AS I have mentioned in recent columns, people and society as a whole appear to be ceding moral and ethical decision making to the corporate realm of Facebook, Google and other web-based networks.

The vacant space which was once filled by active conversations in families, among friends, neighbourhoods and local communities has been taken over by cybernauts, floating untethered in the internet ether.

Sometimes they're real, sometimes they're fake, sometimes they're giving, sometimes they take. The difficulty is working out what to believe and how to respond.

Meanwhile at mission control they fiddle with the dials and the settings trying to establish some kind of rules of engagement to halt the waves of hate, trolling and vicious attacks on any opinion that does not fit the world view of some lone sniper, camouflaged by anonymity.


Holding an opinion means potentially holding your own in a brutal, verbal assault conducted in a manner that most people would find offensive if it was said to their face.

There is a clanging dissonance between the catchcry of corporate internet providers that they are "creating new ways for people to connect" and the way these same services are actually disconnecting us all by replacing real conversations with ersatz digital dialogue.

Sherry Turkle, a professor of social studies at MIT discusses this change in social behaviour in Reclaiming Conversation - The Power of Talk in a Digital Age.

Her book makes a strong case for a loss of conversation skills among those born into the era of the cellphone and iPad.

She describes encountering situations in which these tech natives, living in a world with open borders, acknowledge their own lack of skills in handling conversations. They find it hard to talk in a meaningful way to others around them, especially having the difficult conversations - the ones that forge, strengthen or end relationships between colleagues, friends or family.

These are now done via text or online formats as this makes it easier to manage because there is no need to look the other person in the eye, facing the possibility of challenge.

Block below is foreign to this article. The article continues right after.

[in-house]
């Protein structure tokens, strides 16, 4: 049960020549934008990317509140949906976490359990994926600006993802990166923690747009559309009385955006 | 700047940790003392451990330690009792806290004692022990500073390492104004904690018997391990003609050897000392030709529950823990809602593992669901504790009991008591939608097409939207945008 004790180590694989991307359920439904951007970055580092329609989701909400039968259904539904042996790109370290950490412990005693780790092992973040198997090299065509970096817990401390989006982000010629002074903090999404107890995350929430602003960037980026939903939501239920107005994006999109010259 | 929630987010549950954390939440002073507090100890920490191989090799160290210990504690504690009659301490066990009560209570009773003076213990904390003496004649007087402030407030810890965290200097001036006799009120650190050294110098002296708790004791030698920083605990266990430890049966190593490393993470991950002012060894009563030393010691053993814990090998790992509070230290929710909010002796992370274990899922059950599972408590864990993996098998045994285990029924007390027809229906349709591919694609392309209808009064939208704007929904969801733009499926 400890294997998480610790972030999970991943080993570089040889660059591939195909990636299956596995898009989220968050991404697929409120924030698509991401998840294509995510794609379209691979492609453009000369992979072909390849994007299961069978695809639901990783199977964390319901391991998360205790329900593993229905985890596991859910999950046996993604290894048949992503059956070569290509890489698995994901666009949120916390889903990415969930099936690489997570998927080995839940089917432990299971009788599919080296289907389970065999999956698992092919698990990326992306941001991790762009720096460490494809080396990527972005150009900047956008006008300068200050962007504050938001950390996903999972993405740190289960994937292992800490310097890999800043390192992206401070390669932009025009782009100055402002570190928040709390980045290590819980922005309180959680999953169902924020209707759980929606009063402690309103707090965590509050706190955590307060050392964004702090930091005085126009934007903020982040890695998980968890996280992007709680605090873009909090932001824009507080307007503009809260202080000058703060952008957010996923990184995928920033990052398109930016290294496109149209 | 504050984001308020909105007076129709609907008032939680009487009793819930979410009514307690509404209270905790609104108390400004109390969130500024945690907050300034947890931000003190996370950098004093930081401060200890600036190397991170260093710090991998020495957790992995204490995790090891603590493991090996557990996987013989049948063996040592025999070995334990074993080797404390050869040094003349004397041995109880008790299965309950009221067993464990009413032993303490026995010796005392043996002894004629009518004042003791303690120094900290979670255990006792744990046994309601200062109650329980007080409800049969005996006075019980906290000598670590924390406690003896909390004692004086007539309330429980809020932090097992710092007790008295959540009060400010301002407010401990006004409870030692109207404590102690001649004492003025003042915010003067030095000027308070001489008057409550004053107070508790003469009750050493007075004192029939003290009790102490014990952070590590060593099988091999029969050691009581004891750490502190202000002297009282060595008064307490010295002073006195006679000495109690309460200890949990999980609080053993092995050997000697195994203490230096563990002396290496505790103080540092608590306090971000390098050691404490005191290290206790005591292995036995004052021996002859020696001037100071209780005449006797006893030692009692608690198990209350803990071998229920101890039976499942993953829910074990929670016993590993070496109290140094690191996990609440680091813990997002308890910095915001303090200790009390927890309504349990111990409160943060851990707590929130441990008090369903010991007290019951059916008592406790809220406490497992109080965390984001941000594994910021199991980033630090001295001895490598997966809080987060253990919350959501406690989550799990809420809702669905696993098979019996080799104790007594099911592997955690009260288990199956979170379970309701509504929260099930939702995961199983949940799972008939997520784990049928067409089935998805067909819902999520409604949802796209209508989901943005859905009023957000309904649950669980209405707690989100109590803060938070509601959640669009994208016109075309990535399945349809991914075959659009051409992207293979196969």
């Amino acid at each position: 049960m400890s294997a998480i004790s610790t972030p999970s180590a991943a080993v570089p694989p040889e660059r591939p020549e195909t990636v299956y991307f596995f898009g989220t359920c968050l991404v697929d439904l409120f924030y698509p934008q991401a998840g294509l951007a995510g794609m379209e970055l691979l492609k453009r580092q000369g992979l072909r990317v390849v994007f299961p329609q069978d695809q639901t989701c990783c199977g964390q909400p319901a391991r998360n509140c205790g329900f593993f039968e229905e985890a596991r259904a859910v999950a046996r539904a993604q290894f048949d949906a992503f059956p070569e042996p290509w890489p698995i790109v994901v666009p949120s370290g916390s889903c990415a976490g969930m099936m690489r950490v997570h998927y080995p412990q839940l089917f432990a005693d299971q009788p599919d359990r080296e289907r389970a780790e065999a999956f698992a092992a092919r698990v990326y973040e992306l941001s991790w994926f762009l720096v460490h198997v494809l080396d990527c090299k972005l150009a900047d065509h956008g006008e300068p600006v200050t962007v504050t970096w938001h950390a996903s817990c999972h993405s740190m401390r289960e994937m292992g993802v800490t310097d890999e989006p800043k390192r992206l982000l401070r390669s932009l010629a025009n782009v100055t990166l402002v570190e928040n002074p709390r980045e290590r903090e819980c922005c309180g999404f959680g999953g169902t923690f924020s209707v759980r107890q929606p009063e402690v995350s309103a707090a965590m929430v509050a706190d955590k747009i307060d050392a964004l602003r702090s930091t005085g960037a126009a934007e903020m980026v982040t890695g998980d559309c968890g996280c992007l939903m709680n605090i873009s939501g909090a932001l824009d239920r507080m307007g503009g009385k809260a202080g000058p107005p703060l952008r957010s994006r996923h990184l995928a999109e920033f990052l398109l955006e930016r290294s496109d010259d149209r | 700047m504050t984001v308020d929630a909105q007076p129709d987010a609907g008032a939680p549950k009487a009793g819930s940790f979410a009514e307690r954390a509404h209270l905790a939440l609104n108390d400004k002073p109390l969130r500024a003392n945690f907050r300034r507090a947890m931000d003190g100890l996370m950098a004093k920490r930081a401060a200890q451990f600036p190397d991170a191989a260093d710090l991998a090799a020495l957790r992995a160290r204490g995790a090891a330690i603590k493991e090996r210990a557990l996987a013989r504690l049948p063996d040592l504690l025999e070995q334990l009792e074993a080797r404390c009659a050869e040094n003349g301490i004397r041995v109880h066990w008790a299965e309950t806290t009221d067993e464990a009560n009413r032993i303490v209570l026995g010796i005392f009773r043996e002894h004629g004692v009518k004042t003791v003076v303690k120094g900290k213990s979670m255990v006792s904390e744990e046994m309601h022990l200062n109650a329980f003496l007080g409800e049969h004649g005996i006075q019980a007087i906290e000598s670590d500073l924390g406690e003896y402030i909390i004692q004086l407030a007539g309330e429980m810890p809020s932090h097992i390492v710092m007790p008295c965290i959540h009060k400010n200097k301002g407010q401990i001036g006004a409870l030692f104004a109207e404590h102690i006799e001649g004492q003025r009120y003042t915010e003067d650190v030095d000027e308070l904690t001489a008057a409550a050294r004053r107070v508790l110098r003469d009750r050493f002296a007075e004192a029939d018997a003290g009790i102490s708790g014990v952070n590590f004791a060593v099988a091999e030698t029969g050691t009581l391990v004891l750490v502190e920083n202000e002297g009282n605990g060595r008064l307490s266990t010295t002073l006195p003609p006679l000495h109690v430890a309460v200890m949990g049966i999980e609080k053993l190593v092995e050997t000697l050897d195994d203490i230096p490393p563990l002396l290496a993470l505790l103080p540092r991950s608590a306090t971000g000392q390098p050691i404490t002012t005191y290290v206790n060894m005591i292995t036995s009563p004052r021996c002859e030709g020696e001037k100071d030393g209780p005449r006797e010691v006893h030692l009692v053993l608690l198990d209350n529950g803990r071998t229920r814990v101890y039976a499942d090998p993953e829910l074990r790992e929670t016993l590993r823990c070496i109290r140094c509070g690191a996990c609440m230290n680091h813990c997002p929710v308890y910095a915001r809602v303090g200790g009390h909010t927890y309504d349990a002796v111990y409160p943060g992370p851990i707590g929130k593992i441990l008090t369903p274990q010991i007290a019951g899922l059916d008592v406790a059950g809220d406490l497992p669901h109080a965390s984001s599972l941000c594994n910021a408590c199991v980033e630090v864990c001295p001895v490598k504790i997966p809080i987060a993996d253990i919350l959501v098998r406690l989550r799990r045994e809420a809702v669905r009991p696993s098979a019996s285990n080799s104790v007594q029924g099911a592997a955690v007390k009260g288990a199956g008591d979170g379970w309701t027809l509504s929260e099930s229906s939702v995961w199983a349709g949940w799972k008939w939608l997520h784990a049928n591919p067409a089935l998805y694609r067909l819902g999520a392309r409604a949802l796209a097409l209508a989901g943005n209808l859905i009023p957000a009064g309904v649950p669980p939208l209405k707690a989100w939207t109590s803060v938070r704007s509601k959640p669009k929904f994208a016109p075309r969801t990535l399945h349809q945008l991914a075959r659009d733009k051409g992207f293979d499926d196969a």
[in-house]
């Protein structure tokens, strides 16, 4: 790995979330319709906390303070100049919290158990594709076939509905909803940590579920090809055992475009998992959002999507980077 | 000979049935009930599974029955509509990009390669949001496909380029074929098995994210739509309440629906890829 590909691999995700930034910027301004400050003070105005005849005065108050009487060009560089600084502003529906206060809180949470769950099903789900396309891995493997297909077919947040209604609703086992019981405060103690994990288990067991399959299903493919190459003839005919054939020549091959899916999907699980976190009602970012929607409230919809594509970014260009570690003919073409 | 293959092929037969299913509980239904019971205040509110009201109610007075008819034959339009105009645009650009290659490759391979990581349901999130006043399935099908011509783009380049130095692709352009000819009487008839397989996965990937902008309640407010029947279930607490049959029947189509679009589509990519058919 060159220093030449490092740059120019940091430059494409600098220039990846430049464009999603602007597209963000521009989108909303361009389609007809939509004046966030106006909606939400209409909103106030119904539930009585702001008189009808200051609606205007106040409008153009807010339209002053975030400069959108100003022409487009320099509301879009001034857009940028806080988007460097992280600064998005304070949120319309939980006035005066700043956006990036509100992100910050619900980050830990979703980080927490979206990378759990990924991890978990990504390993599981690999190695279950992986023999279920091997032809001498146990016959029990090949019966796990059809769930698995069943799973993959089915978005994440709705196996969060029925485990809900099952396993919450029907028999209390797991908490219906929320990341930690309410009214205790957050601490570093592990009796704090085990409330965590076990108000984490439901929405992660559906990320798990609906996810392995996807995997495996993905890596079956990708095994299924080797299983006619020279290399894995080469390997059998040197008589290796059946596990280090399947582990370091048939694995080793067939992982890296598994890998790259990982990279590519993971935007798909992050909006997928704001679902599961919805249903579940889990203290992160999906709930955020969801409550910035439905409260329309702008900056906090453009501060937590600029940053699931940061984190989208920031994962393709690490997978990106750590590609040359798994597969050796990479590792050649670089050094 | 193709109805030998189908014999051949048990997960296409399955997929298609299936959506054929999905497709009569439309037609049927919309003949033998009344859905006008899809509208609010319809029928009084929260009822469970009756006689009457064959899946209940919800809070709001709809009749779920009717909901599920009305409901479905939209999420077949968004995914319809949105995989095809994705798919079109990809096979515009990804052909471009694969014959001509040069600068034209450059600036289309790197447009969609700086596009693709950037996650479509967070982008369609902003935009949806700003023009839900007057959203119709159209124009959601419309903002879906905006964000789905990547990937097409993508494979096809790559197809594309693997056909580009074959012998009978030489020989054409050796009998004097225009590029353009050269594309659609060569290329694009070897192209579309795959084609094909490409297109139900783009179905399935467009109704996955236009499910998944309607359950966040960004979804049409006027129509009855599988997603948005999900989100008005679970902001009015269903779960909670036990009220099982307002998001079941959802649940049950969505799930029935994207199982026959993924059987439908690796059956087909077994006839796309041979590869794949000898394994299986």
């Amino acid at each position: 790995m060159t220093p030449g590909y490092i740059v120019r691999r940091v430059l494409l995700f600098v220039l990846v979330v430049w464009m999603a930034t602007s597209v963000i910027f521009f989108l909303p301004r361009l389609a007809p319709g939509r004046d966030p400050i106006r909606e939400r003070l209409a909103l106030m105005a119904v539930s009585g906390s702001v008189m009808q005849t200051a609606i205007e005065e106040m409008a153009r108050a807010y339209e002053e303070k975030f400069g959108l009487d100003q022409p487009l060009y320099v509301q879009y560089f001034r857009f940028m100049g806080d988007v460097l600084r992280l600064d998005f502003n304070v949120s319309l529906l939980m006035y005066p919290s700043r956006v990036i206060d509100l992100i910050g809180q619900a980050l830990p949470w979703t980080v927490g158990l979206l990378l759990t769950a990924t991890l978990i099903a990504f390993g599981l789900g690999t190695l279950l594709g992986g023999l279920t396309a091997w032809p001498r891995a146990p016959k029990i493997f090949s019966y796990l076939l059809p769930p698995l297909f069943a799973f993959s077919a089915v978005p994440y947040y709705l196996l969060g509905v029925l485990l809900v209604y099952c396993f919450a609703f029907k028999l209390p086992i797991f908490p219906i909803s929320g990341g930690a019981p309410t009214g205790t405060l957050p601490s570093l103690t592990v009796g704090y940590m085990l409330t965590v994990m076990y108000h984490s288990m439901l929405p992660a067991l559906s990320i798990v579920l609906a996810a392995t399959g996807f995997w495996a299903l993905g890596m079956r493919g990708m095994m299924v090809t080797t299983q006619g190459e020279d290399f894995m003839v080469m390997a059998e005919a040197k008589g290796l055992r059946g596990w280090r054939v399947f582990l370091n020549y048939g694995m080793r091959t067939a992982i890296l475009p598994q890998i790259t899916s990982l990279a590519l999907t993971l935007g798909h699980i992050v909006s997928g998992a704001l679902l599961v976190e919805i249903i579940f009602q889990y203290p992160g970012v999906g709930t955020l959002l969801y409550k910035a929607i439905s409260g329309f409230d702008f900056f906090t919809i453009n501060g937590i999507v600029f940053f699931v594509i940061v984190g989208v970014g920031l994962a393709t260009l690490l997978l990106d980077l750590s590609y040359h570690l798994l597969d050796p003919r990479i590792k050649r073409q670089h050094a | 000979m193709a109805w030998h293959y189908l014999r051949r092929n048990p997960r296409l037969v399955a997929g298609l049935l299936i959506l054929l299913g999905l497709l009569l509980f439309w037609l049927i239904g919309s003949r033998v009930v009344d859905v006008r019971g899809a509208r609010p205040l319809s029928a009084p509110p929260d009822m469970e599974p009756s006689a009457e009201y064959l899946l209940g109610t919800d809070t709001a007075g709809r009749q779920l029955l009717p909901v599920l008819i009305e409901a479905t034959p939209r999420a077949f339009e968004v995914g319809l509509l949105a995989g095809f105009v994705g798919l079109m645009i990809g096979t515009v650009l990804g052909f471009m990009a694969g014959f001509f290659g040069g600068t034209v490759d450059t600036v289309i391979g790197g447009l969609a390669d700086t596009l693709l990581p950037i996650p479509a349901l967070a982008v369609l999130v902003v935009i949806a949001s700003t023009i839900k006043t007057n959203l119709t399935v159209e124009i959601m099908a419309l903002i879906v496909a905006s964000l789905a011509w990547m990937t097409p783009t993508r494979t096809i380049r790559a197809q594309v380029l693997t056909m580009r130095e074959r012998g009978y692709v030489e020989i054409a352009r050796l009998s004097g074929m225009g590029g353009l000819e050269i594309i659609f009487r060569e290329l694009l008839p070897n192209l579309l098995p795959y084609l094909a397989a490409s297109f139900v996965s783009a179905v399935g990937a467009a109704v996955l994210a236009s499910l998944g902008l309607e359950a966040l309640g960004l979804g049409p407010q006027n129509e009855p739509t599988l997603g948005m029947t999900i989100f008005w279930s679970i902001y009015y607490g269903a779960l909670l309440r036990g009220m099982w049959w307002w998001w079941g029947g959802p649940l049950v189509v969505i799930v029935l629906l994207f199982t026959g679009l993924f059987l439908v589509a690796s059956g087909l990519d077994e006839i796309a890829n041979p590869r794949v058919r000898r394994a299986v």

The author extends this shift to using technology for dialogue and the consequent diminishing skills for conversation to a potential loss of empathy.

Research suggest this loss comes about as people do not engage in conversations of depth, keeping to light and easy matters if there is a phone present because it may require attention at any time - even when the phone is in silent mode. This straitjacket effect on conversations leaves less room for understanding and empathy.

Professor Turkle describes the way new social norms have emerged to meet the continual "need" to check your phone with a minimum of guilt.

Students named this the "rule of three". If eating out with a group of friends, the rule is that if at least three people are not looking down at their phones then it is okay for you to check your phone and not feel so bad.

This odd mix of guilt and mannered manners indicates we have reached a new horizon where technology and human skills have sailed off the edge into an unknown part of the map.

It is becoming ever more important that we do not let technology fill the spaces that were once filled with people holding conversations. If the way we laugh, argue, chat about the weather, talk of birth or death, love and loathing is via machines rather than directly with those around us, then we risk becoming merely digital cyphers.

-Terry Sarten (aka Tel) is a writer, musician and social worker - feedback welcomed: